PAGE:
CPD pushes for unity on Australia's net-zero ambitions

Report identifies gaps to effective green procurement practices across government levels

CPD pushes for unity on Australia's net-zero ambitions


By Roxanne Libatique

A new report from the Centre for Policy Development (CPD) – an independent, evidence-based policy institute – advocates for unified state and federal procurement policies to hasten Australia’s net-zero transition and support the development of emerging green industries such as green steel and green hydrogen.

The report, titled “Green Goods: Strategies for Decarbonising Government Procurement in Australia,” argues that aligning procurement policies across different government levels could play a pivotal role in reducing emissions and establishing Australia as a green energy leader.

The report’s suggestion comes on the back of the federal government’s warning about the possibility that financial institutions may halt their services in areas prone to severe weather events due to the worsening impacts of climate change.

Importance of aligning green procurement policies across government levels

With government procurement accounting for more than 17% of GDP, its influence on driving demand for low-emission goods and services is significant.

However, the report pointed to inconsistent green procurement practices across various government levels, creating confusion among suppliers and buyers and failing to provide strong incentives for using environmentally friendly materials.

While the new federal Environmentally Sustainable Procurement Policy is a positive development, the report noted that substantial gaps persist.

How to align green procurement policies across government levels

The report supports the federal government’s “Future Made in Australia” initiative and suggests that adding a green procurement element would strengthen these plans. Recommended immediate actions include:

  • setting green procurement targets that cover Scope 3 emissions;
  • measuring baseline procurement emissions;
  • engaging with industries to understand achievable goals; and
  • promoting innovation among suppliers.

For the long term, the report advises that governments consider costs of emission-heavy materials to prioritise environmentally friendly options and address the higher initial costs associated with green procurement.

The report identified infrastructure as the largest opportunity for green procurement, being the highest category of spending by Australian governments, with $319.5 billion earmarked for federal and state government spending from FY24 to FY27.

Commenting on the report’s findings, CPD CEO Andrew Hudson stressed the importance of a coordinated approach.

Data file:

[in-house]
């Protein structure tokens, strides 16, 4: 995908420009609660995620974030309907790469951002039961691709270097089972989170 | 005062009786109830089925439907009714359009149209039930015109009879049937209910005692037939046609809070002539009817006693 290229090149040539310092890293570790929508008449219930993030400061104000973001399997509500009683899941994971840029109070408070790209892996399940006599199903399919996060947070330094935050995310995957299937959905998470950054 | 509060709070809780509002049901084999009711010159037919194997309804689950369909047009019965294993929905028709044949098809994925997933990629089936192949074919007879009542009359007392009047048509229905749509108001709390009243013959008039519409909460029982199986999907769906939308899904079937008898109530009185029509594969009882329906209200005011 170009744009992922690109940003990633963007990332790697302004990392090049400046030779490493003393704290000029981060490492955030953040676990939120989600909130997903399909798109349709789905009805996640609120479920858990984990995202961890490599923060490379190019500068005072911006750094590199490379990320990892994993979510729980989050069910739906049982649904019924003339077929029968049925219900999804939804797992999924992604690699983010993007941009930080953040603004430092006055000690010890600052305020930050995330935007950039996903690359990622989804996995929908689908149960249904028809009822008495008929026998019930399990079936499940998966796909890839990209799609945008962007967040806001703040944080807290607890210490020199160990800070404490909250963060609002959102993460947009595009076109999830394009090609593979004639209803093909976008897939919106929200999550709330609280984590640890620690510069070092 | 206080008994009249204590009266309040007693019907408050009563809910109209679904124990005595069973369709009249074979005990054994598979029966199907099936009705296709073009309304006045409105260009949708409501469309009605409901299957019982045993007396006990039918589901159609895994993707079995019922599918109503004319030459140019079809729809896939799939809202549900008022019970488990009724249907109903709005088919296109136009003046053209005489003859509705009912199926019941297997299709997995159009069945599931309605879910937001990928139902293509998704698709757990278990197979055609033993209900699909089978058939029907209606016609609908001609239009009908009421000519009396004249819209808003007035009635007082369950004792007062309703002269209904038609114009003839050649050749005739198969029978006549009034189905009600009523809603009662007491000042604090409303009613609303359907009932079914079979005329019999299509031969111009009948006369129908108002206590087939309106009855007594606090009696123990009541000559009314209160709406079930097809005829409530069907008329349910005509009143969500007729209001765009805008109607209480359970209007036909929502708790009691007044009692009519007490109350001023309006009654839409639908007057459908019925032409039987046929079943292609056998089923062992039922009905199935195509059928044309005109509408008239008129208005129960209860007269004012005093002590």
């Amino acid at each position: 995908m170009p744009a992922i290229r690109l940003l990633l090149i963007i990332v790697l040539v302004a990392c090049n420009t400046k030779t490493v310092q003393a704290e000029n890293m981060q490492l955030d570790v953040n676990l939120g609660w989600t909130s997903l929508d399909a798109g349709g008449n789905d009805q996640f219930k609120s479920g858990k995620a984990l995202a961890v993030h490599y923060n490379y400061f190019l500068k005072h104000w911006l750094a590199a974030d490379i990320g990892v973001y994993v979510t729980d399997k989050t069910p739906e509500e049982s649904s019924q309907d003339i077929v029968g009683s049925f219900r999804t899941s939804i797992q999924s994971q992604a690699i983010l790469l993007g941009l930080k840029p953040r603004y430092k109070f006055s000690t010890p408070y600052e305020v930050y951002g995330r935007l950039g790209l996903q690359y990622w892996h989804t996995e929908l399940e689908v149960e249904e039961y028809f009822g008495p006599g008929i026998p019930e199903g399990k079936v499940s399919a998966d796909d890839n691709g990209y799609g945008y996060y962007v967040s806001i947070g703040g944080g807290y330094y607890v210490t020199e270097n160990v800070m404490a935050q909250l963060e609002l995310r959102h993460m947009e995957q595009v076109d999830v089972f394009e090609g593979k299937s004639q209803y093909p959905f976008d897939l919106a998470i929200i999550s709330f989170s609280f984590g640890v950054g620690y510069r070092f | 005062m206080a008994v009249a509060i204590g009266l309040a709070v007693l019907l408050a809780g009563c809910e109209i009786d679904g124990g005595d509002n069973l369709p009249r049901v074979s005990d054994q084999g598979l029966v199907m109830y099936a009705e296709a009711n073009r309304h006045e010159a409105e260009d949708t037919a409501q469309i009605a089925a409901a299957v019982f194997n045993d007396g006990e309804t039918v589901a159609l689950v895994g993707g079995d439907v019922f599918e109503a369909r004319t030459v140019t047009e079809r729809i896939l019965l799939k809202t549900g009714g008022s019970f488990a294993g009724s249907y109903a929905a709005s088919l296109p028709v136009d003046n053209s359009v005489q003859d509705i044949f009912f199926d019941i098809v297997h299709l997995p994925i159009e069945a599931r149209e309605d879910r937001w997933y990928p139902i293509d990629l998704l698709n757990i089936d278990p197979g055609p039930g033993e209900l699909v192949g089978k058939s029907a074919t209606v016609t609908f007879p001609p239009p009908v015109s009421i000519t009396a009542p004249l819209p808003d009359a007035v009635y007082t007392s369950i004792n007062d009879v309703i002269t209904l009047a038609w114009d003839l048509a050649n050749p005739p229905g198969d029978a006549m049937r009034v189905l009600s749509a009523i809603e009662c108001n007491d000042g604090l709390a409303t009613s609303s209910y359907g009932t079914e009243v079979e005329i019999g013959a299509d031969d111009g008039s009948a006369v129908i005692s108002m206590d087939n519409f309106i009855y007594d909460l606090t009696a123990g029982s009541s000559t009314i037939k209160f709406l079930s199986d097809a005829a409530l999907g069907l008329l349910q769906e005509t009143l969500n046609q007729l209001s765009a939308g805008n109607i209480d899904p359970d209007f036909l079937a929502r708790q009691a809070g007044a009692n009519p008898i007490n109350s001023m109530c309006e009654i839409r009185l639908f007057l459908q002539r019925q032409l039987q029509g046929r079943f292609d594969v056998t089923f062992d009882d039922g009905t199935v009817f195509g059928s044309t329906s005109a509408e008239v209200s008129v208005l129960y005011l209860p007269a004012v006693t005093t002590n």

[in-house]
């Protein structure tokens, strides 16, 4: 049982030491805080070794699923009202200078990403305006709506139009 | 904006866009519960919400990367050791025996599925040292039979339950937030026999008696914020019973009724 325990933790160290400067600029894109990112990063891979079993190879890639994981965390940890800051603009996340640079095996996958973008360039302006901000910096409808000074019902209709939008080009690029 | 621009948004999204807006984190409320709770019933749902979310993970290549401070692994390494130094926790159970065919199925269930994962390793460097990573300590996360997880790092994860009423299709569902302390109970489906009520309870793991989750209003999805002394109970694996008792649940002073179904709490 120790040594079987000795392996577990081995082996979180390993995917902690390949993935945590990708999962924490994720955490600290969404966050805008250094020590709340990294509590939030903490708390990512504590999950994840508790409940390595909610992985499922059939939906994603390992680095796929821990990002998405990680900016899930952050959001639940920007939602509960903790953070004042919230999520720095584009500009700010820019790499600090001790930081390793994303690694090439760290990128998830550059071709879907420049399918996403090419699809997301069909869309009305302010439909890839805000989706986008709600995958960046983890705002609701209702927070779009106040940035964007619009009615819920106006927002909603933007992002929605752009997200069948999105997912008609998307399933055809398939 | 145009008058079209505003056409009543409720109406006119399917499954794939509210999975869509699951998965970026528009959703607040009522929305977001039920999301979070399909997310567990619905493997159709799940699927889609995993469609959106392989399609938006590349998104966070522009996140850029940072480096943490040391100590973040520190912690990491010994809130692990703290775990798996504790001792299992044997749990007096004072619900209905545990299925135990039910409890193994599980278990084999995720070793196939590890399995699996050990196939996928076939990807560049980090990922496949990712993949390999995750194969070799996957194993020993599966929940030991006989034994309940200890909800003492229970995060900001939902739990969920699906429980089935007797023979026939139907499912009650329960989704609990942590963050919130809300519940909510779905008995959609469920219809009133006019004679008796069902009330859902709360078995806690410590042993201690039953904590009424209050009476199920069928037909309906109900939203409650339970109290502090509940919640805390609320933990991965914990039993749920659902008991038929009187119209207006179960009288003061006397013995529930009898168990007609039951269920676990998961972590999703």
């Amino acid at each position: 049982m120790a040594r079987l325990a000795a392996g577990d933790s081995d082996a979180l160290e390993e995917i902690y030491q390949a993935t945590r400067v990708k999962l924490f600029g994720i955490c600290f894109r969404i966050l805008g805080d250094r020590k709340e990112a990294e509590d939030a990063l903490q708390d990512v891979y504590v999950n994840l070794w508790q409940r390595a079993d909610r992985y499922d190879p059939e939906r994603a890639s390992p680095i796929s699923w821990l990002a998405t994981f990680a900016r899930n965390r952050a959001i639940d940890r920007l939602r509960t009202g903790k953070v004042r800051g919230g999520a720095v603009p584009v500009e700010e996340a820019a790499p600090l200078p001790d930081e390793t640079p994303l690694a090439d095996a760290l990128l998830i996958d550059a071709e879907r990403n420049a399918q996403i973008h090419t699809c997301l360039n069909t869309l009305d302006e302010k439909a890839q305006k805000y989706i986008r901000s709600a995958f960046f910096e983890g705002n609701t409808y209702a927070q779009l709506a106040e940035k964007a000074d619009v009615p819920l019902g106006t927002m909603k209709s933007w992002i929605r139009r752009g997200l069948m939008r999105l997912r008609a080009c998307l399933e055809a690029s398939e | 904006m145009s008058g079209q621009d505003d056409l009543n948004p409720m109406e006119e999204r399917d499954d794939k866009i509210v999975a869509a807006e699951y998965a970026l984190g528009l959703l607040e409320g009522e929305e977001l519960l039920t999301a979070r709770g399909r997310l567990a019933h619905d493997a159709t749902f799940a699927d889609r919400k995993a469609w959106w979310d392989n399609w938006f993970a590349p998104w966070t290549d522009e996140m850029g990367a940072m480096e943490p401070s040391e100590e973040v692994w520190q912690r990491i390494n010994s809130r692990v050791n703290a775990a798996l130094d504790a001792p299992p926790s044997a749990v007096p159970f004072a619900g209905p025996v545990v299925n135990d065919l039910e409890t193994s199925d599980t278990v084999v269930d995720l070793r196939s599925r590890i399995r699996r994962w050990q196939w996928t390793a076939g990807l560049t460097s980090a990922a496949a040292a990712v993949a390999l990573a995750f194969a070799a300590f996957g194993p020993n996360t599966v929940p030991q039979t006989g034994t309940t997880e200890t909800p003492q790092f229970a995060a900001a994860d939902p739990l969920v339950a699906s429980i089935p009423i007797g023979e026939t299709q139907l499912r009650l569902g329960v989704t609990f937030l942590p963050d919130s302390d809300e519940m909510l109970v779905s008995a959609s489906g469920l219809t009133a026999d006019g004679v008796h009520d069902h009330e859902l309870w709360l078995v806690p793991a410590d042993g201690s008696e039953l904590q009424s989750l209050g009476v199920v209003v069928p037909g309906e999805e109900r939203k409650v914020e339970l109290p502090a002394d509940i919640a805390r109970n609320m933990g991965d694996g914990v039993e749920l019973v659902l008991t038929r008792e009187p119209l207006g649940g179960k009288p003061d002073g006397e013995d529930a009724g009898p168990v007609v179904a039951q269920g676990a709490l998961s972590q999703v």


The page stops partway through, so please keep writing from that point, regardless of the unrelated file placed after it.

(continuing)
“Government procurement accounts for over 17% of GDP. If the government changed procurement rules to require companies to use green materials in government contracts, it would drastically cut Australia’s emissions. It’s a huge lever to combat climate change that the government can easily pull,” he said. “Australia needs an integrated and coordinated procurement framework across government departments and authorities that incentivises firms to use materials that are better for the environment.

“The government is one of the biggest employers, electricity consumers, vehicle fleet owners, and purchasers of goods and services. Its choices at the checkout can radically increase uptake of low-emission goods and services. To achieve our net zero goals and become a renewable energy superpower, it will be critical to align ambitious procurement policies across all levels of government.”

Implementing government procurement requirements for low-emission materials

Mara Hammerle, report author and CPD economic adviser, highlighted the availability of low-emission materials.

“While for some inputs such as low-emission steel there are few suitable alternatives that are currently being produced at scale, for others, there are options that are cheap and available now,” she said. “Our analysis shows that using recycled alternatives in road infrastructure could reduce costs of specific components by up to 83%, and reduce emissions by up to 98%.”

She also emphasised that green steel, hydrogen, and alumina are sectors where Australia has a comparative advantage, aligning with the government’s “Future Made in Australia” vision.

“Government procurement requirements for low-emissions materials could ensure there is secure demand for emerging sectors like these, generating local jobs and stimulating sustainable economic growth,” she said.


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